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Pay it forward: At Heartland, foresight on bill processing

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Mobile payment adoption is slow, but Bob Carr says it’s only a matter of time before smartphones replace customers’ wallets.
Mobile payment adoption is slow, but Bob Carr says it’s only a matter of time before smartphones replace customers’ wallets. - (AARON HOUSTON)

Princeton-based Heartland Payment Systems has grown with changing times, from $3 million in annual revenue in its founding in 1997 to nearly $600 million now.

Looking ahead, Heartland eyes further growth by jumping ahead of another burgeoning trend: the shift toward mobile payments.

Heartland is forming partnerships with companies specializing in this space. This month, it teamed with Austin, Texas-based Tabbedout, the maker of a mobile application that allows consumers to open and pay bar and restaurant tabs from their smartphones.

The app is intended to do away with the exchange of physical checks and credit cards that occur between waiters and patrons, among other things. Heartland will deploy a sales force of about 800 nationwide to pitch the product, which is being rolled out in New York, Texas and elsewhere this fall.

Tabbedout CEO Alex Broeker said Heartland stands out among competitors in its attentiveness to both technological evolution and the needs of small to midsize merchants.

Heartland CEO Bob Carr said mobile adoption is taking root slowly, as consumers still prefer conventional methods. But the company sees the trend as irreversible, so it works to identify new companies that are pushing innovations.

Heartland's deal with Tabbedout follows a $20 million investment it made this month in early-stage company Leaf, which provides mobile payment technologies and business-oriented tablets that run on the cloud.

Carr attributes Heartland's success to providing simplicity in a technologically complex world.

One example: Carr said Heartland cultivates loyalty by having sales staffers explain the multiple layers of charges involved in the processing of credits cards involving three parties: the card brand, the issuing bank and the payment processor. This is often the third-biggest expense for merchants, behind labor and materials.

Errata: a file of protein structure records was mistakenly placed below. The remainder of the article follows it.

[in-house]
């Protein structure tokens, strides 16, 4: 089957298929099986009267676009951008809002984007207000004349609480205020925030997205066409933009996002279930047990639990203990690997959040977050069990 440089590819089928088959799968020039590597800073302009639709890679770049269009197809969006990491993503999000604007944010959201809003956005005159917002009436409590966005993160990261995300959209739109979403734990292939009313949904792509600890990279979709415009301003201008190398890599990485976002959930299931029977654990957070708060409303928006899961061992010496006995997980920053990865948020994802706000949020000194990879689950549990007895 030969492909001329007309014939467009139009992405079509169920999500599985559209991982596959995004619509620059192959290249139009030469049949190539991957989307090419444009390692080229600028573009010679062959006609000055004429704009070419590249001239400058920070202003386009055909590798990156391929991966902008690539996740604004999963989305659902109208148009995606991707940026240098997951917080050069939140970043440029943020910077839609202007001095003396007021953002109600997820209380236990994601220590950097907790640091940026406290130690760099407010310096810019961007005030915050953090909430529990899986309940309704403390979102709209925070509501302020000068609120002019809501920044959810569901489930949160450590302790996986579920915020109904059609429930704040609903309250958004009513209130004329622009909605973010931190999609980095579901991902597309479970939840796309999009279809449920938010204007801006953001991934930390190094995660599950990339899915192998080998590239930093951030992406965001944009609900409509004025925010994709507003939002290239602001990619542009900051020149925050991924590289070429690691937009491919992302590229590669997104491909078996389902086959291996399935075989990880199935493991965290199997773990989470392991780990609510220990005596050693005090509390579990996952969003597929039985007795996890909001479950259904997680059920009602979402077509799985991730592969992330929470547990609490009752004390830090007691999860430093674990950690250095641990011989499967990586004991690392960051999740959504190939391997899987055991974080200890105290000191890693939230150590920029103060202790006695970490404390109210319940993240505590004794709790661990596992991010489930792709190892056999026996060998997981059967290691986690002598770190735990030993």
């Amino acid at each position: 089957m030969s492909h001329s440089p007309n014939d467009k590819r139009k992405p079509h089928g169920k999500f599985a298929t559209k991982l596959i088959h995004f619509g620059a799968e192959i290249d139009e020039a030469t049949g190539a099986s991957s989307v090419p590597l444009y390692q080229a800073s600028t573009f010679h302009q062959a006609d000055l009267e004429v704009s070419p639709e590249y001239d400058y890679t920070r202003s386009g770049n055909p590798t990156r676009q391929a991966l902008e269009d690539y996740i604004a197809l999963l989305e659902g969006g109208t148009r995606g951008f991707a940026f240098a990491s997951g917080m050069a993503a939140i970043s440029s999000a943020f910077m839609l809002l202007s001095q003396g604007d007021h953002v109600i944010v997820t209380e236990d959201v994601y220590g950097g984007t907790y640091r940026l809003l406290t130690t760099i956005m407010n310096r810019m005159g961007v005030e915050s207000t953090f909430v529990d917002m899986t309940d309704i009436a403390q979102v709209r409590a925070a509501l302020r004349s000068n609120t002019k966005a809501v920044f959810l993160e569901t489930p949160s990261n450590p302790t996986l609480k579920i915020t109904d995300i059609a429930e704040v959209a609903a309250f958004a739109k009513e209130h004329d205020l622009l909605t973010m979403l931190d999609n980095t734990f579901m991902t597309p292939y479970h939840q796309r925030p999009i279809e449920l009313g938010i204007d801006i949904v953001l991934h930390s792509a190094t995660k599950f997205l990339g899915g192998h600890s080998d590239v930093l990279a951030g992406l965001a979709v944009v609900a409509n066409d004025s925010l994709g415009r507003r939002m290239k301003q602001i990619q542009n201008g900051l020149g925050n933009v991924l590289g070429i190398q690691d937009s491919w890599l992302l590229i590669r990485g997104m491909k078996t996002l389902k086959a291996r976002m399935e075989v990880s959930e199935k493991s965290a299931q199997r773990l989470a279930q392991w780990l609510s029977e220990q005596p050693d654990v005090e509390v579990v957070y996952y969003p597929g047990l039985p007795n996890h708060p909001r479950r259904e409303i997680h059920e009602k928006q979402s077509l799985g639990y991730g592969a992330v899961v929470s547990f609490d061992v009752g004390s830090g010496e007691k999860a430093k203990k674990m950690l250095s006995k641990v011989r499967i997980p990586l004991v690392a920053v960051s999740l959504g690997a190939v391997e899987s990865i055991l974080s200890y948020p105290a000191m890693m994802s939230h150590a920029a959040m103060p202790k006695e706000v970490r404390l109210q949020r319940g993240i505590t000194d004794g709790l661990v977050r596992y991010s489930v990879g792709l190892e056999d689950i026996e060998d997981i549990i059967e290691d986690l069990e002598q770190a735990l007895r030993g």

Carr said because most costs are traditionally packaged in a bundled rate, it is difficult for merchant to break down costs line by line.

That makes it harder for merchants to track whether they are getting a good deal from the sellers of card services.

Heartland solves that bewilderment by doing so for the merchants. The end result allows merchants to monitor costs and negotiate better deals.

John Marshall, owner of Main Street, which operates a bistro, bakery and catering businesses in the Princeton area, said Heartland provides the most thorough and transparent billing breakdown he has seen.

“I can do a self audit of my transactions,” Marshall said. “I can see Heartland is not playing with me. That's what I find very refreshing after having been burned and stung so many times.”

Marshall has been doing business with Heartland for eight years and said his business saved about 20 percent in annual card processing costs since then.

Now that consumer are increasingly ditching plastic in favor of mobile devices linked to credit card accounts, Marshall said he's happy to deal with Heartland, knowing they are atop the transition.

“I believe that with this generation, the way they are equipped with smartphones, that plastic is going to go the way of LP records,” Marshall said.

E-mail to: tomz@njbiz.com
On Twitter: @biztzanki

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